Electrospinning: Development and Biomedical Applications

Electrospinning: Development and Biomedical Applications

Tyler Allee (University of Wisconsin-Madison, USA), Andrew Handorf (University of Wisconsin-Madison, USA) and Wan-Ju Li (University of Wisconsin-Madison, USA)
DOI: 10.4018/978-1-61520-977-4.ch003

Abstract

In this chapter authors explain electrospinning technique and how to involve electrospinning technique in biomedical engineering. It is a materials processing technique that uses an electric field to draw a polymer solution into ultra-fine fibers.   Further, this chapter aims to provide important information to researchers who aim to use electrospinning in their research. The electrospinning technique was invented a few decades ago and has recently been modified for biomedical applications.
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Introduction

While there are various methods, such as melt-blowing (Ellison, Phatak, Giles, Macosko, & Bates, 2007), phase separation (Liu, & Ma, 2009), self-assembly (Hooseinkhani, Hosseinkhani, Tian, Kobayashi, & Tabata, 2006), and template synthesis (Tao, & Desai, 2007), available for fiber fabrication, electrospinning possesses many advantages over these fiber fabrication techniques. First, the setup for fiber fabrication is relatively simplistic and economical. Second, the setup can be easily modified to produce a variety of structures, such as non-woven (Li, Laurencin, Caterson, Twan, & Ko, 2002), aligned (Li, Mauck, Cooper, Uann, & Tuan, 2007), and core-shell fibrous scaffolds (Jiang, Hu, Li, Zhao, Zhu, & Chen, 2005). Third, the electrospinning process gives researchers the flexibility of using a great number of polymer selections to fabricate fibrous structures; many biodegradable, non-biodegradable, natural, and synthetic polymers have been successfully electrospun.

Electrospinning uses an electric field to draw polymer solutions into ultra-fine fibers with diameters ranging from a few nanometers to several micrometers. Fiber formation is controlled by the interactions between fabrication variables, such as voltage, the surrounding environment, and polymer solution property, and the variable combination determines the quality of as-spun fibers (Thompson, Chase, Yarin, & Reneker, 2007).

Due to the ultra-fine nature of the fibers, electrospun fibrous structures have a high porosity, high surface area-to-volume ratio (Li, 2002), and enhanced mechanical strength (Tan, Ng, & Lim, 2005). In addition, since structurally and morphologically similar to fibrous extracellular matrix proteins found in the body, electrospun fibers possess unique biologically-favorable properties (Li, Jiang, & Tuan, 2006). These properties can be tailored by selecting appropriate materials, electrospinning parameters, and fabrication setups, making electrospinning applicable to many research applications. For example, electrospun nanofibrous scaffolds have been used extensively in tissue engineering applications (Li, 2002; Prabhakaran, Venugopal, & Ramakrishna, 2009; Cui, Zhu, Yang, Li, & Jin, 2009). Similarly, medical implant fabrication has taken advantage of improved biological properties of electrospun fibers to promote tissue integration (Pinchuk, & Martin, 1988), enhance mechanical properties (Buchko, Shen, & Martin, 1999) and improve drug delivery (Smith, & Reneker, 2005). Finally, other applications, such as wound dressings (Chen, Cheng, & Chen, 2008) and biosensors (Sawicka, Gouma, & Simon, 2005) have employed electrospun fibrous structures to enhance their functionality.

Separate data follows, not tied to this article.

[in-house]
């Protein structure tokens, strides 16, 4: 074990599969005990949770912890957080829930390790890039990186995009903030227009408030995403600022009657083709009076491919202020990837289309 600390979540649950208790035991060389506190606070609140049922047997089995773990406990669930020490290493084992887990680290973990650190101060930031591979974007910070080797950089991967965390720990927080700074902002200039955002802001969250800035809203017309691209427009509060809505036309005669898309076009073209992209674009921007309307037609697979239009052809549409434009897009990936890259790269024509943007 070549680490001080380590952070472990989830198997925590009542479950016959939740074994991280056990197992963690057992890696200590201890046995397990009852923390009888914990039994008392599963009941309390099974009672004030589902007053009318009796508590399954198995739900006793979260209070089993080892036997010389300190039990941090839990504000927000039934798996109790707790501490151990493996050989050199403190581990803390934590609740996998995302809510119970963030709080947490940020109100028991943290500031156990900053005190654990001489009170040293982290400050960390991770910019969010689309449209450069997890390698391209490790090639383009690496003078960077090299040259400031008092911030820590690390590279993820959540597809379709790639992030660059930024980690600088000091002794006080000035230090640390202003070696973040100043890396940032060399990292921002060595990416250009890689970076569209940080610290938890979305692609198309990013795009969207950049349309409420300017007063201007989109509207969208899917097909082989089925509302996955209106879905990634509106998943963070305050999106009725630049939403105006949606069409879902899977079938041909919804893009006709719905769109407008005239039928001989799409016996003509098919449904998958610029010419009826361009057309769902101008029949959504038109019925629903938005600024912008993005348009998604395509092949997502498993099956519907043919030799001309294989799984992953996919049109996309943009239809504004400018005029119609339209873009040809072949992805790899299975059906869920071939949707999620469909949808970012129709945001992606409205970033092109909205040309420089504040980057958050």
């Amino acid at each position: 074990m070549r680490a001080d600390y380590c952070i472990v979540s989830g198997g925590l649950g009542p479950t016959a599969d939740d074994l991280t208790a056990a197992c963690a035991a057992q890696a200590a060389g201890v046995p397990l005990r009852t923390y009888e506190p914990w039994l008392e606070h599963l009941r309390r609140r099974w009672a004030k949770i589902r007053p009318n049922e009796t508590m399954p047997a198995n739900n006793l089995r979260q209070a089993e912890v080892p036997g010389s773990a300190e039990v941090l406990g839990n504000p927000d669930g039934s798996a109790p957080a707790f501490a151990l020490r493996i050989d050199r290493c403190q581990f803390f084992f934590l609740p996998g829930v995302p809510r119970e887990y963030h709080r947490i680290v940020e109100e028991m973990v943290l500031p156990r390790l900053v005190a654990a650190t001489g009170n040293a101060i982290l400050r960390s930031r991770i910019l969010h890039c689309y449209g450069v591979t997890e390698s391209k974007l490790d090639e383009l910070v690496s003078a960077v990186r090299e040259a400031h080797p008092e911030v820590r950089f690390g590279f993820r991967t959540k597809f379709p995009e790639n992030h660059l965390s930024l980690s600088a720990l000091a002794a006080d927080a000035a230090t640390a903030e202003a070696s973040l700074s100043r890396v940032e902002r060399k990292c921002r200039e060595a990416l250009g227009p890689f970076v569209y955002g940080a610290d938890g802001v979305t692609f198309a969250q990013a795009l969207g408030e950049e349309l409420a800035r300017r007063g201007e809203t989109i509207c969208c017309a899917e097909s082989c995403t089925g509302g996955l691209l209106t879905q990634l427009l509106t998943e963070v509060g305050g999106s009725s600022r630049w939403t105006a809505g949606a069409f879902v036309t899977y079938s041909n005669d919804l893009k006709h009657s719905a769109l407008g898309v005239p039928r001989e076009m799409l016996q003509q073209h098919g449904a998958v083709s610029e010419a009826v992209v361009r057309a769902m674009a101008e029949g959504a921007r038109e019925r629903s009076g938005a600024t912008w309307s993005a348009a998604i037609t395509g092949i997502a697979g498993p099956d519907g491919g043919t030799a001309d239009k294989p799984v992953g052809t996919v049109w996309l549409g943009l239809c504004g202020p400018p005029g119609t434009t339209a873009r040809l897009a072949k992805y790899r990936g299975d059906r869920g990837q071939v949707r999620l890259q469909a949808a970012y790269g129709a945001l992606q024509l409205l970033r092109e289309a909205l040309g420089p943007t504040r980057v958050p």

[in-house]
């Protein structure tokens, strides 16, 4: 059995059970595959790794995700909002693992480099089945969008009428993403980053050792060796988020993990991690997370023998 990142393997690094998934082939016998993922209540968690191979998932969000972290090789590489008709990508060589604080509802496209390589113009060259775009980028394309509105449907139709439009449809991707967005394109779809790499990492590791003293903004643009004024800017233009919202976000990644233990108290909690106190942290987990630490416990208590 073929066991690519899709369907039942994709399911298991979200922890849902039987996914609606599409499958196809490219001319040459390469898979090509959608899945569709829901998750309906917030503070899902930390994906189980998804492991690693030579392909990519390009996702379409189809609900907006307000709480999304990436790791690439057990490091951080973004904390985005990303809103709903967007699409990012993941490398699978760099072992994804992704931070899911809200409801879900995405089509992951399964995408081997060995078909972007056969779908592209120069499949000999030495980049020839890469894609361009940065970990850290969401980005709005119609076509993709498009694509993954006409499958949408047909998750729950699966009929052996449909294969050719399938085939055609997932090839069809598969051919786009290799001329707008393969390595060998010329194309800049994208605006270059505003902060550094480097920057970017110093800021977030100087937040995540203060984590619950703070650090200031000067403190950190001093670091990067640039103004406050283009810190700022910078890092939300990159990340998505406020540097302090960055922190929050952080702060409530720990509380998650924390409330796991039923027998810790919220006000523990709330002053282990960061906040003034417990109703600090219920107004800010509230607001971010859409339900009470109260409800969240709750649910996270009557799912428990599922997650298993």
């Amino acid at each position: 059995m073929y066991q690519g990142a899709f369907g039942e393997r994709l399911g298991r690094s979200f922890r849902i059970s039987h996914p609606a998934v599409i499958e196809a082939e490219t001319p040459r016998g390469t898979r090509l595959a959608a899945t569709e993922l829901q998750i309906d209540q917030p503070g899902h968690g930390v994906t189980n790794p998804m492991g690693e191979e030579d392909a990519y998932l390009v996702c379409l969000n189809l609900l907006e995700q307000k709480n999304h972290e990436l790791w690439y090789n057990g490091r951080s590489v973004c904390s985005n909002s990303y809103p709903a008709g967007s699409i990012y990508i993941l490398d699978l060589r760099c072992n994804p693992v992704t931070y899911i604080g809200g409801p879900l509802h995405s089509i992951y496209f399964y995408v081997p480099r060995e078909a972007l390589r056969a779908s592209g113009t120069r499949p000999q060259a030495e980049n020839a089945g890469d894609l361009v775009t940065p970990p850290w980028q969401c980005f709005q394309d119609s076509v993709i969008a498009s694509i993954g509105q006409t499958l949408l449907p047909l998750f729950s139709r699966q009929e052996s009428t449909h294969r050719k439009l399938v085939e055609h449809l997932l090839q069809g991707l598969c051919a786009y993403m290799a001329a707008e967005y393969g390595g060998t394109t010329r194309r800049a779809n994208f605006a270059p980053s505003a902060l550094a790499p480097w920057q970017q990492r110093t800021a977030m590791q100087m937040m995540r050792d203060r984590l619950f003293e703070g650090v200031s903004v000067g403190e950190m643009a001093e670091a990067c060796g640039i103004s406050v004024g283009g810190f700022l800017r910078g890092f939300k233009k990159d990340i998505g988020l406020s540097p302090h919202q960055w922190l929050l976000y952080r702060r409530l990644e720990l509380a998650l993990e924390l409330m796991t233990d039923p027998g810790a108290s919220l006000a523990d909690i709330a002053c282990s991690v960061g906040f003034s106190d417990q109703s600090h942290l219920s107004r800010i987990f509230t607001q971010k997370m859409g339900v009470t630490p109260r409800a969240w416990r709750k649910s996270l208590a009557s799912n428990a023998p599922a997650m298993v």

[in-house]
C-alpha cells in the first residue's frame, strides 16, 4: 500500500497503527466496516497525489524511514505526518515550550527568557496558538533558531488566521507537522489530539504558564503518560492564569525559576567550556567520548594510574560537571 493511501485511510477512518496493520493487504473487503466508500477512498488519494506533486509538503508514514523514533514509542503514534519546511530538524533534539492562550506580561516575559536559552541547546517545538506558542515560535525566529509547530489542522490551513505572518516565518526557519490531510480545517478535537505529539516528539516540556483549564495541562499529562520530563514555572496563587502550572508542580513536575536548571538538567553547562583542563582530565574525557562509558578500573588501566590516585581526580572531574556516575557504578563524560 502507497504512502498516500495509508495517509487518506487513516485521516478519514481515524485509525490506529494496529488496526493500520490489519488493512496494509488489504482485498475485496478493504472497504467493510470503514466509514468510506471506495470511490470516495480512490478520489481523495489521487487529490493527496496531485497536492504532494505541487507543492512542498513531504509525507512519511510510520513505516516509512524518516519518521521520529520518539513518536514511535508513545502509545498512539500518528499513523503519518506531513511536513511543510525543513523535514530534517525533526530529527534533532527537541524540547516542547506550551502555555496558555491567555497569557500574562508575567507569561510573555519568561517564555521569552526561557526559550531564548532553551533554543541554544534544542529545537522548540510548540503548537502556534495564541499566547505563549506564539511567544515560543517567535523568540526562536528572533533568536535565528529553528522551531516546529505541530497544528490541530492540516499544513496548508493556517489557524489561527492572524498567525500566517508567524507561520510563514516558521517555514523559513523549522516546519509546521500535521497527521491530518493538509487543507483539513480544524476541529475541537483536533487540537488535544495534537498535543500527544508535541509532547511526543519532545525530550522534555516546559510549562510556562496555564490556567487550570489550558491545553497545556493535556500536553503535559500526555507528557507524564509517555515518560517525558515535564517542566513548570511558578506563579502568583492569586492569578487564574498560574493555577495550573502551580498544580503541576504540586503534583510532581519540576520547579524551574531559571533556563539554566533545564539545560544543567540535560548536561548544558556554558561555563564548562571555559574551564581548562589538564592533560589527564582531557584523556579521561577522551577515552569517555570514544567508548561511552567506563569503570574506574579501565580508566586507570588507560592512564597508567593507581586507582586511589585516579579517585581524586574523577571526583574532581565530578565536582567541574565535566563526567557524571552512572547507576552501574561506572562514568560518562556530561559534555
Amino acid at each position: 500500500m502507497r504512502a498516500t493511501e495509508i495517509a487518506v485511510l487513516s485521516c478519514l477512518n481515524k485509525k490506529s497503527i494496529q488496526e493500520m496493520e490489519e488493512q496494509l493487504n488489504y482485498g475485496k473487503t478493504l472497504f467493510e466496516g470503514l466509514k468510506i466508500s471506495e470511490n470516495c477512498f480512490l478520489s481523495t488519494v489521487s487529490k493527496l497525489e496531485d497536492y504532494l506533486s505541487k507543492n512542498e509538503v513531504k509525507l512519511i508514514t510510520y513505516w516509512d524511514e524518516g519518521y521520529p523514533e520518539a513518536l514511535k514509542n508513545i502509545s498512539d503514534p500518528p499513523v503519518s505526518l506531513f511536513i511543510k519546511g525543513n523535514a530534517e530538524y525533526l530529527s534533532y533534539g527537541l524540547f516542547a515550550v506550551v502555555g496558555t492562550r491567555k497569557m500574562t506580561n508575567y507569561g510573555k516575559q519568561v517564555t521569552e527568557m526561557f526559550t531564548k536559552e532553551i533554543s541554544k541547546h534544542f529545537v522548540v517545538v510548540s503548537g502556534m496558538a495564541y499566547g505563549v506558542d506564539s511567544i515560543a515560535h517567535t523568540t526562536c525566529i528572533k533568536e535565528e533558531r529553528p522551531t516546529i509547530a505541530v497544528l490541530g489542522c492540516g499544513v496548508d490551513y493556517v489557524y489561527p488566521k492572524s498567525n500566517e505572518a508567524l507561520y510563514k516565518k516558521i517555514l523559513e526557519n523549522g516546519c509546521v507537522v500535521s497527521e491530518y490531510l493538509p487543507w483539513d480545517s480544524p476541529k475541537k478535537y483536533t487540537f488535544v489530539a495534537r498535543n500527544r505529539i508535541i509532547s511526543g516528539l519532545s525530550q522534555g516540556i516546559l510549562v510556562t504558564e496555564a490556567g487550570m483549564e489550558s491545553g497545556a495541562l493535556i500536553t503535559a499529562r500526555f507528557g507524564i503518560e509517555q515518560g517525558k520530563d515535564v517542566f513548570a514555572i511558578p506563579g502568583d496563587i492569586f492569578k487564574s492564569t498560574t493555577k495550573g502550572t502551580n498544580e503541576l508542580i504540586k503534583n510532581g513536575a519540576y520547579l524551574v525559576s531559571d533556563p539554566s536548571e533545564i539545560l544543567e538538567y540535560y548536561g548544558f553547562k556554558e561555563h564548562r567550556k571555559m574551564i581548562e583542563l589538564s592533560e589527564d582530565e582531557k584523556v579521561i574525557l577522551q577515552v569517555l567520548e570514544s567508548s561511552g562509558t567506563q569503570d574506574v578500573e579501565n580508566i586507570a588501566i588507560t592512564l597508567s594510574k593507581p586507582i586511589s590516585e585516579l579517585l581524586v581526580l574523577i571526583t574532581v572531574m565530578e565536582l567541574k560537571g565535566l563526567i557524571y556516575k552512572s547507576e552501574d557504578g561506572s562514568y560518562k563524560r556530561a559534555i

The aims of this chapter are to introduce the electrospinning process and its current development, and to arouse readers’ interest in developing new electrospinning applications in the biomedical field. In this chapter, the history and current development of the electrospinning technique will be outlined. We will then discuss the fabrication parameters that affect fiber formation and properties of electrospun fibers. This chapter will also provide an overview of the polymers currently used in electrospinning research and their applications in the biomedical field. Finally, the current challenges and future directions of using electrospinning will be discussed as well. We hope the information provided in this chapter will allow researchers to explore the possibilities of using electrospinning in their research.

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